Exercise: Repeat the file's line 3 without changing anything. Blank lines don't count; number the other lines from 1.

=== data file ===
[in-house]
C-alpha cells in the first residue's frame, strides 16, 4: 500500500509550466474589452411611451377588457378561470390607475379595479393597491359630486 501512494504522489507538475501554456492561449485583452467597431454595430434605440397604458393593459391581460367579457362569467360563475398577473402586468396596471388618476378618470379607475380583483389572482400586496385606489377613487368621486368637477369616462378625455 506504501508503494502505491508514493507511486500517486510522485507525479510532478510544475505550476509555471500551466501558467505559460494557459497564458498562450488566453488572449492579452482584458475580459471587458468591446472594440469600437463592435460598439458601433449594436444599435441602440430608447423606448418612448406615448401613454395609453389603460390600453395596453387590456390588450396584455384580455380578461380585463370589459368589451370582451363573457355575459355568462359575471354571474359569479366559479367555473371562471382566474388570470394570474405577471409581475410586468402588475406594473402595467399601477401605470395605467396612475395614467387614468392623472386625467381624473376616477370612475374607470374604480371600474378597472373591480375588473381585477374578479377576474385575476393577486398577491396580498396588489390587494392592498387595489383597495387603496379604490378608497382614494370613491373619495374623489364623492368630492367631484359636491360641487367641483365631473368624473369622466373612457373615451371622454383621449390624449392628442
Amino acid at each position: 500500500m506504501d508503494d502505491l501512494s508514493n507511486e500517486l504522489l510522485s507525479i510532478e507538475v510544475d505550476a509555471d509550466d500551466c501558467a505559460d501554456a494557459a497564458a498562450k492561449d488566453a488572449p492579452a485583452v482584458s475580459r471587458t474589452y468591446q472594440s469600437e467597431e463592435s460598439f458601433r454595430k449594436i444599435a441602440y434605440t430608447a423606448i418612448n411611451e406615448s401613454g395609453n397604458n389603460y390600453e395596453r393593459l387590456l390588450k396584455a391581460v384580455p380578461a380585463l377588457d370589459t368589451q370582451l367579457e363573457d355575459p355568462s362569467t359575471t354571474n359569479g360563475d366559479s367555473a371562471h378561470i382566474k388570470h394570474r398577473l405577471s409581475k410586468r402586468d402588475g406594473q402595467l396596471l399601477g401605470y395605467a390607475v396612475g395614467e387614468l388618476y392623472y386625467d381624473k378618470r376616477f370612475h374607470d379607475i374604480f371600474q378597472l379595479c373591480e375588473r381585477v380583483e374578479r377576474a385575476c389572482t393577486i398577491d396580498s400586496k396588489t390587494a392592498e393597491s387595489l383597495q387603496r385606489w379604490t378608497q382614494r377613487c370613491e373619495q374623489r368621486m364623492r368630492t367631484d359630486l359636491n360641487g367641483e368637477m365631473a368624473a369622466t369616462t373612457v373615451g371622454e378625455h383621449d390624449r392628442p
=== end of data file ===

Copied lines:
Amino acid at each position: 500500500m506504501d508503494d502505491l501512494s508514493n507511486e500517486l504522489l510522485s507525479i510532478e507538475v510544475d505550476a509555471d509550466d500551466c501558467a505559460d501554456a494557459a497564458a498562450k492561449d488566453a488572449p492579452a485583452v482584458s475580459r471587458t474589452y468591446q472594440s469600437e467597431e463592435s460598439f458601433r454595430k449594436i444599435a441602440y434605440t430608447a423606448i418612448n411611451e406615448s401613454g395609453n397604458n389603460y390600453e395596453r393593459l387590456l390588450k396584455a391581460v384580455p380578461a380585463l377588457d370589459t368589451q370582451l367579457e363573457d355575459p355568462s362569467t359575471t354571474n359569479g360563475d366559479s367555473a371562471h378561470i382566474k388570470h394570474r398577473l405577471s409581475k410586468r402586468d402588475g406594473q402595467l396596471l399601477g401605470y395605467a390607475v396612475g395614467e387614468l388618476y392623472y386625467d381624473k378618470r376616477f370612475h374607470d379607475i374604480f371600474q378597472l379595479c373591480e375588473r381585477v380583483e374578479r377576474a385575476c389572482t393577486i398577491d396580498s400586496k396588489t390587494a392592498e393597491s387595489l383597495q387603496r385606489w379604490t378608497q382614494r377613487c370613491e373619495q374623489r368621486m364623492r368630492t367631484d359630486l359636491n360641487g367641483e368637477m365631473a368624473a369622466t369616462t373612457v373615451g371622454e378625455h383621449d390624449r392628442p